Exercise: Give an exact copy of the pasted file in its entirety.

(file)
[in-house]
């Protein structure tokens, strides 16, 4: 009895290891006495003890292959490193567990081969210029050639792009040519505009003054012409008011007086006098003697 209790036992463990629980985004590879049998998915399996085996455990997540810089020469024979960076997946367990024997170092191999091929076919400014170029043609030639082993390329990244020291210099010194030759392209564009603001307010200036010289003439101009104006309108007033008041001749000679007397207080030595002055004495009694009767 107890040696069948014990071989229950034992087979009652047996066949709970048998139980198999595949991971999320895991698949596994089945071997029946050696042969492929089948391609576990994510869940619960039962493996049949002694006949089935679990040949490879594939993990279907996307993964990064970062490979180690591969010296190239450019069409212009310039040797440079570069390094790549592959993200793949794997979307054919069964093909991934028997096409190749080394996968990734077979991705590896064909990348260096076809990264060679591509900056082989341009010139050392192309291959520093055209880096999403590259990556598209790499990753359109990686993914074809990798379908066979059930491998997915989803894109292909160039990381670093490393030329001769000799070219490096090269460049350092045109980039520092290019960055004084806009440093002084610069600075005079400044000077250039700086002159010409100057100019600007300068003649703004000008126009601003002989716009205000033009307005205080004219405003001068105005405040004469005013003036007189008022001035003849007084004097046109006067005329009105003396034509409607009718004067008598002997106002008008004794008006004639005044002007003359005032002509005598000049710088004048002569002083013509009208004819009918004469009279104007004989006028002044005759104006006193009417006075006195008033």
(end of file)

[in-house]
């Protein structure tokens, strides 16, 4: 009895290891006495003890292959490193567990081969210029050639792009040519505009003054012409008011007086006098003697 209790036992463990629980985004590879049998998915399996085996455990997540810089020469024979960076997946367990024997170092191999091929076919400014170029043609030639082993390329990244020291210099010194030759392209564009603001307010200036010289003439101009104006309108007033008041001749000679007397207080030595002055004495009694009767 107890040696069948014990071989229950034992087979009652047996066949709970048998139980198999595949991971999320895991698949596994089945071997029946050696042969492929089948391609576990994510869940619960039962493996049949002694006949089935679990040949490879594939993990279907996307993964990064970062490979180690591969010296190239450019069409212009310039040797440079570069390094790549592959993200793949794997979307054919069964093909991934028997096409190749080394996968990734077979991705590896064909990348260096076809990264060679591509900056082989341009010139050392192309291959520093055209880096999403590259990556598209790499990753359109990686993914074809990798379908066979059930491998997915989803894109292909160039990381670093490393030329001769000799070219490096090269460049350092045109980039520092290019960055004084806009440093002084610069600075005079400044000077250039700086002159010409100057100019600007300068003649703004000008126009601003002989716009205000033009307005205080004219405003001068105005405040004469005013003036007189008022001035003849007084004097046109006067005329009105003396034509409607009718004067008598002997106002008008004794008006004639005044002007003359005032002509005598000049710088004048002569002083013509009208004819009918004469009279104007004989006028002044005759104006006193009417006075006195008033």